Oct. 2 (Bloomberg) -- Bolivia had its credit rating raised by Fitch Ratings, which said the country’s rising foreign reserves and falling debt levels improve its flexibility to deal with economic “shocks.”
Fitch raised Bolivia’s long-term foreign currency rating by one level to BB-, or three steps below an investment grade, and said its outlook is stable. The upgrade put Fitch’s rating on the country at the same level with Standard & Poor’s and Moody’s Corp.
“Bolivia’s upgrade reflects the country’s strengthened external buffers, improved sovereign debt profile and greater diversification of financing sources,” Fitch analysts including Cesar Arias wrote in a statement. “Increasing public investment levels could support growth momentum.”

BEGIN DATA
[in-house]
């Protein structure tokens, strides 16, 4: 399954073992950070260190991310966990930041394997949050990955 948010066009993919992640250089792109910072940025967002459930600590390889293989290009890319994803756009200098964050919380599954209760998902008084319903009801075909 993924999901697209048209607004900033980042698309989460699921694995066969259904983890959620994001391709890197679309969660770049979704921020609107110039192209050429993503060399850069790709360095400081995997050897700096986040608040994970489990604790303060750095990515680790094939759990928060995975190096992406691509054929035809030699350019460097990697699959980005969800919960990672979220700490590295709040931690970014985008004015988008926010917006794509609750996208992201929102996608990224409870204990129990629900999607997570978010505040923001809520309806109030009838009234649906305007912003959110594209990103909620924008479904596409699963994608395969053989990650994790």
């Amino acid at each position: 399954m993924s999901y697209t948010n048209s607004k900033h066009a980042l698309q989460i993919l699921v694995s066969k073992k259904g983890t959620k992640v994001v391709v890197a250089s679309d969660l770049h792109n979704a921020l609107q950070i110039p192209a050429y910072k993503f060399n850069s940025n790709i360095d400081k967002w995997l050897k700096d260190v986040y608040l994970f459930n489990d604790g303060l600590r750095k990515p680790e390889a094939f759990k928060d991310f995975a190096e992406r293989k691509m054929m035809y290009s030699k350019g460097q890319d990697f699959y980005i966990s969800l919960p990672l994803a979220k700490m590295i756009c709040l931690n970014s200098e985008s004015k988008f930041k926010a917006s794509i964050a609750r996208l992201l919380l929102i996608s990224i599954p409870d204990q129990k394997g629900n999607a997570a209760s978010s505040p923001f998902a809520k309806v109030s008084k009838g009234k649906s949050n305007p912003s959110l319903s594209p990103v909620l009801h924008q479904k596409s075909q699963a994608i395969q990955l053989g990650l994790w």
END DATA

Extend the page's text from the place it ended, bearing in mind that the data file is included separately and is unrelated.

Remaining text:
The South American economy’s government debt may fall below 30 percent of its gross domestic product by 2014 from 32 percent last year, according to Fitch. Foreign reserves, which amount to $13.4 billion, are equivalent to half the size of its GDP, enough to cover 14 months of foreign debt payment, Fitch said.
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